Diabetes is fast gaining the status of a potential epidemic in India with more than 62 million diabetic individuals currently diagnosed with the disease., It is a metabolic disorder characterized by hyperglycemia and alternation in carbohydrates, fat, and protein metabolism associated with absolute or relative deficiencies in insulin secretion or insulin action. It is considered as one of the five leading causes of death in the world. Among many forms of diabetes mellitus, Type 2 occurs predominantly and affects the major population, i.e., 90% of diabetic patients. STZ selectively destroys insulin-producing pancreatic beta cells by inducing DNA-strand break in these cells through glucose transporter 2. This causes activation of poly (ADP-ribose) polymerase, resulting in a reduction of cellular NAD +, and cell death. NA partially protects the beta cells against the STZ-mediated cytotoxic damage. NA was found to preserve the intracellular pool of NAD + either by acting as a precursor of NAD + or by inhibiting the activity of poly (ADP-ribose) polymerase. Therefore, coadministration of NA and STZ produces stable, moderate hyperglycemia suitable for chronic diabetes study, and it produces abnormal levels of blood glucose and plasma insulin. Hence, these major parameters were taken into consideration while investigating the hypoglycemic effect of MSL.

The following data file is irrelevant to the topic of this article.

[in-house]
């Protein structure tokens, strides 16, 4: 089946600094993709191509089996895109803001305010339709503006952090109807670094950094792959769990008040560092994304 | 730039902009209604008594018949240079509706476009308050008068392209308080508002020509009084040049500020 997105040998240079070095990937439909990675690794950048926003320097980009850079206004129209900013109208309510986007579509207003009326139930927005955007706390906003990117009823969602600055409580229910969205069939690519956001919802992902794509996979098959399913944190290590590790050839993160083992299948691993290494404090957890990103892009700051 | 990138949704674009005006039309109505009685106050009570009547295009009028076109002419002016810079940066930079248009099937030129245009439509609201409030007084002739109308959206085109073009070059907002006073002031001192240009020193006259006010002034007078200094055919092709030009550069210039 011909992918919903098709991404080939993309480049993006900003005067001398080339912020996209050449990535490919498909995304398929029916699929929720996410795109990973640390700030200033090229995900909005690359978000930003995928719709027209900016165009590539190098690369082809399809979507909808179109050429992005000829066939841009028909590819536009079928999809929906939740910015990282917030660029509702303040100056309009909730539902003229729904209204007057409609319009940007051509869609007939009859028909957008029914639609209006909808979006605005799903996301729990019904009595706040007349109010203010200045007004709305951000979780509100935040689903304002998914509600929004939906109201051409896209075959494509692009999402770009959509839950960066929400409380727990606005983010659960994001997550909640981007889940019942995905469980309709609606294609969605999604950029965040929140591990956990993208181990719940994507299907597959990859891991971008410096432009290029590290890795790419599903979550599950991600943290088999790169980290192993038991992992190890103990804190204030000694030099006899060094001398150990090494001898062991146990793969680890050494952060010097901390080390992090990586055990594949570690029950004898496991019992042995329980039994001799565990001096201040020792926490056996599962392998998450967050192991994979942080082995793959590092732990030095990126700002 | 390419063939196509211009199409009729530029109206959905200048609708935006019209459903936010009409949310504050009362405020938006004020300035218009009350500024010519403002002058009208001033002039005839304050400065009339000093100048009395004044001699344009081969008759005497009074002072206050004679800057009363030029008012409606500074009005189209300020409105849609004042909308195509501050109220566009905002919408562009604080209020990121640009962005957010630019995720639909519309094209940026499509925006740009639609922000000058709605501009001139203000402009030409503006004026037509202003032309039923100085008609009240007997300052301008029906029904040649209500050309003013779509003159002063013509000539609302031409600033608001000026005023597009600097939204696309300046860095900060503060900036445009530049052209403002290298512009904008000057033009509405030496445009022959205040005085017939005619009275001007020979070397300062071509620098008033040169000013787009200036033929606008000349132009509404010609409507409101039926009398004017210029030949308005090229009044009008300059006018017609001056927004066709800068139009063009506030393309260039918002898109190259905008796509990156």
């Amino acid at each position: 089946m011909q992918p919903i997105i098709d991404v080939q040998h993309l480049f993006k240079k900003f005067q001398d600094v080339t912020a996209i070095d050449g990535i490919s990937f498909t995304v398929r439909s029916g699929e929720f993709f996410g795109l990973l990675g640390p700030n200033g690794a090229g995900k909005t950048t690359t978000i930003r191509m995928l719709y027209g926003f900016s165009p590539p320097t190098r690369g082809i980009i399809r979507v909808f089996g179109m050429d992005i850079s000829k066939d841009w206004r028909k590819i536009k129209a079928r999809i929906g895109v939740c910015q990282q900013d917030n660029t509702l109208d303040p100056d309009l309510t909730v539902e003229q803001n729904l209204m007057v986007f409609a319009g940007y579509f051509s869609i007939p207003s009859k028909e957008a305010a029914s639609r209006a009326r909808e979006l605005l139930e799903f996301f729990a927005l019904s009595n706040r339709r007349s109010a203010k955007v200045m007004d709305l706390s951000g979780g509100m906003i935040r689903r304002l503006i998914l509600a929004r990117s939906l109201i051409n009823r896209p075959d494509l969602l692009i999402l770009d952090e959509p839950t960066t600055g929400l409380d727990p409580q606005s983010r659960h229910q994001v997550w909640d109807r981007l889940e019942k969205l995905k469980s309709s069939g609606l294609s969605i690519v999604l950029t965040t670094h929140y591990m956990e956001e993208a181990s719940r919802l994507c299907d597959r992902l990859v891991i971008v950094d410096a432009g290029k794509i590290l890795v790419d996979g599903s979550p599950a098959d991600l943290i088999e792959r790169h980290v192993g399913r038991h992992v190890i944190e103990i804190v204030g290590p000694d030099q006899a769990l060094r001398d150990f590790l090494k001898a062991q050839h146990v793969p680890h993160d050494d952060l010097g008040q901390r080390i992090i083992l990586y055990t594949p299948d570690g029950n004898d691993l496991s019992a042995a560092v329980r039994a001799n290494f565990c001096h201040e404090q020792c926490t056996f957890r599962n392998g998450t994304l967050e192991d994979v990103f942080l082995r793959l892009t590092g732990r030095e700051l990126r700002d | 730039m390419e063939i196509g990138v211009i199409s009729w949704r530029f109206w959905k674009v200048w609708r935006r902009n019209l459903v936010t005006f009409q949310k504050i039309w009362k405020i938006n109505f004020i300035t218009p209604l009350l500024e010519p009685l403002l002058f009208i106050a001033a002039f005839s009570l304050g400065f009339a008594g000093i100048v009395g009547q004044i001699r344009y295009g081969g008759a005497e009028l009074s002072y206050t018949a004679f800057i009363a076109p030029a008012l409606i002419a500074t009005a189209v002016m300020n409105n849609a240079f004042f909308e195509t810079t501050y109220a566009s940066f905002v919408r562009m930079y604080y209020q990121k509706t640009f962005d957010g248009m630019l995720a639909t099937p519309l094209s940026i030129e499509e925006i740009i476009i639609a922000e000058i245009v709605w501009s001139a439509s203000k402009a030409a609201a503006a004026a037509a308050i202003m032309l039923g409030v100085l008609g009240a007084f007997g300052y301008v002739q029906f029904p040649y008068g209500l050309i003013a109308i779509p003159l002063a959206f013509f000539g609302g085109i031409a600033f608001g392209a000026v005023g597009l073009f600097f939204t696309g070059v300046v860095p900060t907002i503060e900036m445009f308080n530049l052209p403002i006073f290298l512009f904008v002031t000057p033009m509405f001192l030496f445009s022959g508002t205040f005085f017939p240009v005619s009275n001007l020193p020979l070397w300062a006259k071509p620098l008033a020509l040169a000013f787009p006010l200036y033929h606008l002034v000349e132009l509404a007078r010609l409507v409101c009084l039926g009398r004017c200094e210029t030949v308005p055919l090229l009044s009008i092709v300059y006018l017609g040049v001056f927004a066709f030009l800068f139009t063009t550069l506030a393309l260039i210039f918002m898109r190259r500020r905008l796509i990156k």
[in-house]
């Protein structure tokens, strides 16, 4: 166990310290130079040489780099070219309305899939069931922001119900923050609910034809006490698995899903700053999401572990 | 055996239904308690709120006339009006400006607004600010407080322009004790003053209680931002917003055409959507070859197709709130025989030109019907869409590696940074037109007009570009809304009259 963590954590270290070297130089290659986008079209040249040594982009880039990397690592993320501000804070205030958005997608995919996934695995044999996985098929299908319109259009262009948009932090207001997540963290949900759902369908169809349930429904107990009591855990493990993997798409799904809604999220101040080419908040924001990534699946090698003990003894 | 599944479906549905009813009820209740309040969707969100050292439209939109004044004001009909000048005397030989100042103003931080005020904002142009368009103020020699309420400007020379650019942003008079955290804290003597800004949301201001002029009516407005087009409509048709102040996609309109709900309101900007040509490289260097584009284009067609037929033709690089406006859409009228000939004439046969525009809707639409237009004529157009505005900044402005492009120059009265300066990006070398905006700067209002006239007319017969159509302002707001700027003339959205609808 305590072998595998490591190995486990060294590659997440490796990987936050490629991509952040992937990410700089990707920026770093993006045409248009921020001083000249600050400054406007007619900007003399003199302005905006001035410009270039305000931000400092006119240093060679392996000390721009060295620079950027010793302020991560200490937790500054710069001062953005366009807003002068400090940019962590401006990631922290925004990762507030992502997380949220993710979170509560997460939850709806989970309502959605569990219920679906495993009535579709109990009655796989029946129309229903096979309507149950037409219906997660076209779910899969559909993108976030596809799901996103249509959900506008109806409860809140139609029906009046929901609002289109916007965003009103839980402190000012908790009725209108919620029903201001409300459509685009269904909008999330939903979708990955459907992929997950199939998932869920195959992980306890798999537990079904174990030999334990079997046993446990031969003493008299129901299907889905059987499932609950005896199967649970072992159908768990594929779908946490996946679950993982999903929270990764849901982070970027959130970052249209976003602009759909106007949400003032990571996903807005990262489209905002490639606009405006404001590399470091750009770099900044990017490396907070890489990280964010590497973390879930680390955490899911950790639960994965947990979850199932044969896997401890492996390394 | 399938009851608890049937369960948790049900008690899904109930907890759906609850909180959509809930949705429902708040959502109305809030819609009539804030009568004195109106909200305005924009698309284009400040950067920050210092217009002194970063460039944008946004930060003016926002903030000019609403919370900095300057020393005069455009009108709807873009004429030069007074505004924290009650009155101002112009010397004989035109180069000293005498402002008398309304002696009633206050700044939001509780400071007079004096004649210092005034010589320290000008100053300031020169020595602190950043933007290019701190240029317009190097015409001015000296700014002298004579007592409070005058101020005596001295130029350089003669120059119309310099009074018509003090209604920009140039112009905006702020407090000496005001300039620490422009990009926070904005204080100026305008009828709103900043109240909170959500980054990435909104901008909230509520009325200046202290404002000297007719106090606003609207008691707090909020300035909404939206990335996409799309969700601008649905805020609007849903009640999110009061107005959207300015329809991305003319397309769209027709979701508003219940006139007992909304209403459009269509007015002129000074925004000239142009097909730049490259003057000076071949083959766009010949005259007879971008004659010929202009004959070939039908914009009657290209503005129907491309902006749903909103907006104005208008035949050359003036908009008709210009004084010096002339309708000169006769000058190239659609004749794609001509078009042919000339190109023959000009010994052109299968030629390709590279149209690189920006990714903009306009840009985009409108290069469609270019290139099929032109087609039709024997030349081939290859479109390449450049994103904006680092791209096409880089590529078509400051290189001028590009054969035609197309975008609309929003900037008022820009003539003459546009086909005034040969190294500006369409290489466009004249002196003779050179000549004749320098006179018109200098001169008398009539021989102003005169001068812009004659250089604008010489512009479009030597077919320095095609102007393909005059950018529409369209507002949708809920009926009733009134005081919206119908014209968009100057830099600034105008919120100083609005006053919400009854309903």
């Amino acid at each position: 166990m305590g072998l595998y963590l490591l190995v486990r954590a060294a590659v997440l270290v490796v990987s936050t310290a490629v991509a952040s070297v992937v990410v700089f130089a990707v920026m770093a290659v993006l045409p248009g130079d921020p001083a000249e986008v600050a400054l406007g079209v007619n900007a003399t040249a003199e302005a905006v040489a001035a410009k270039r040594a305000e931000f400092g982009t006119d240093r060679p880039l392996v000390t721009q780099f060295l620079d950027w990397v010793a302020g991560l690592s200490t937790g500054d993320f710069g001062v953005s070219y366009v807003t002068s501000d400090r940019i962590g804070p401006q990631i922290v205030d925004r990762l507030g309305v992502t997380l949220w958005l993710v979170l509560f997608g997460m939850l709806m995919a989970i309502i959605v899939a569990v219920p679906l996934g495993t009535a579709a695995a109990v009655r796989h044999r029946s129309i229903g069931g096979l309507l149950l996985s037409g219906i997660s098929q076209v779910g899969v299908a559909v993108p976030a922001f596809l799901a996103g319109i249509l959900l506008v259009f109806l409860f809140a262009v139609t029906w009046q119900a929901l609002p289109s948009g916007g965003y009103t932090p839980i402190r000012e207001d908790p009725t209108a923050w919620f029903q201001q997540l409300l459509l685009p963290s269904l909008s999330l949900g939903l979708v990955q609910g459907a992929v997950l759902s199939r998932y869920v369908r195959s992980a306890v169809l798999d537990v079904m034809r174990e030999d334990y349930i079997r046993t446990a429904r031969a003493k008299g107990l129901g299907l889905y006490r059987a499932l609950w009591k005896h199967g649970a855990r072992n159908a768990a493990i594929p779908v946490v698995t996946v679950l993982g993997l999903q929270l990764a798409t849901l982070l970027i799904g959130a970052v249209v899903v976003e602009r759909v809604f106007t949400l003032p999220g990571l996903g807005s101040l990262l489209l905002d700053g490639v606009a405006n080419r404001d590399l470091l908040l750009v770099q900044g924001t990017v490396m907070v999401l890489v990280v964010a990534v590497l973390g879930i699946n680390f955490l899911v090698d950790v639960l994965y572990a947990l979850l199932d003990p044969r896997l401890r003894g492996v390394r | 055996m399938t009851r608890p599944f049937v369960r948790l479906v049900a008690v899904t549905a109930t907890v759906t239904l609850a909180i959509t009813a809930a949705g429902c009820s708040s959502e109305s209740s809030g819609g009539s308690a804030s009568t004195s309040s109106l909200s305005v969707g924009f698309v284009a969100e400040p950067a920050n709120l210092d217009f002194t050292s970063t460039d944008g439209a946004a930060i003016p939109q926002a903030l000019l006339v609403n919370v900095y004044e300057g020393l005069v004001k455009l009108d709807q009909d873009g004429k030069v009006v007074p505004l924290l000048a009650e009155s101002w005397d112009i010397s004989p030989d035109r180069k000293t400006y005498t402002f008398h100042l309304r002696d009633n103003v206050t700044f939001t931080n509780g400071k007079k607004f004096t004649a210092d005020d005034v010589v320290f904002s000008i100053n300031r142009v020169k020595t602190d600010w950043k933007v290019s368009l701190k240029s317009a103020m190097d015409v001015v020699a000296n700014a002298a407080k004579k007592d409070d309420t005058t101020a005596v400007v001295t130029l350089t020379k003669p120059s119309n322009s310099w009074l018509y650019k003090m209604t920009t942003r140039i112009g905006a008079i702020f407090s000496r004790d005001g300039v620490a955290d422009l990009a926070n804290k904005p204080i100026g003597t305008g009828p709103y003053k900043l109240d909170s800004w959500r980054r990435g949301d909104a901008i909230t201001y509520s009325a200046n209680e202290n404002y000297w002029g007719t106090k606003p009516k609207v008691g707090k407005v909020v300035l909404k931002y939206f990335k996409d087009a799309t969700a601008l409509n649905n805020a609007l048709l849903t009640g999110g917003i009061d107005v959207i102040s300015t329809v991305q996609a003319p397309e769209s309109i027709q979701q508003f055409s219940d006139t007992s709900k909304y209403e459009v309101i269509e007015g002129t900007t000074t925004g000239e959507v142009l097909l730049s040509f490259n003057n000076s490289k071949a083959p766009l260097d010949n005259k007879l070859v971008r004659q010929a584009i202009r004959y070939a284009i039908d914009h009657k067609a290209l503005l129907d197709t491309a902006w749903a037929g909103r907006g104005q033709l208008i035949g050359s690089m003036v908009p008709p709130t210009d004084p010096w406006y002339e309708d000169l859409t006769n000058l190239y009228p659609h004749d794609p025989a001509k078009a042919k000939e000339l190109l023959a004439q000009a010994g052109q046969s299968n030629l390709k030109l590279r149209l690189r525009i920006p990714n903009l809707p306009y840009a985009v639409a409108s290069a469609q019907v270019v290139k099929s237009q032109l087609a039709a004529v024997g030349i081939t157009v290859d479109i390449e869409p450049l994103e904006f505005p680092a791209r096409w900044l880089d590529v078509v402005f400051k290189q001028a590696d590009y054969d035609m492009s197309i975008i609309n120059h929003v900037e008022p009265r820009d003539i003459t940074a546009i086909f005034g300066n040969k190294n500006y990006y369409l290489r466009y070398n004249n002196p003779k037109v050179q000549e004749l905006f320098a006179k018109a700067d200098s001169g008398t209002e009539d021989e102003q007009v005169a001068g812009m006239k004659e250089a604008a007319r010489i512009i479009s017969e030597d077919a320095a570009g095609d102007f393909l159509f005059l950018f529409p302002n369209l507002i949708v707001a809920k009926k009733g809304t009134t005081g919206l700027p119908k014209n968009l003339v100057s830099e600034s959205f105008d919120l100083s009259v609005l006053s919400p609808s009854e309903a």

The standard therapy for Type 2 diabetes mellitus includes diet, exercise, use of oral hypoglycemic drugs, and/or subcutaneous insulin injections., Several studies have demonstrated that various pharmacological agents can successfully lower blood glucose and reduce the risk of developing diabetic complications. However, a large number of limitations and unwanted side effects that still exist limit their use in clinical practice., Consequently, diabetic patients are also advised to support complementary and alternative therapies.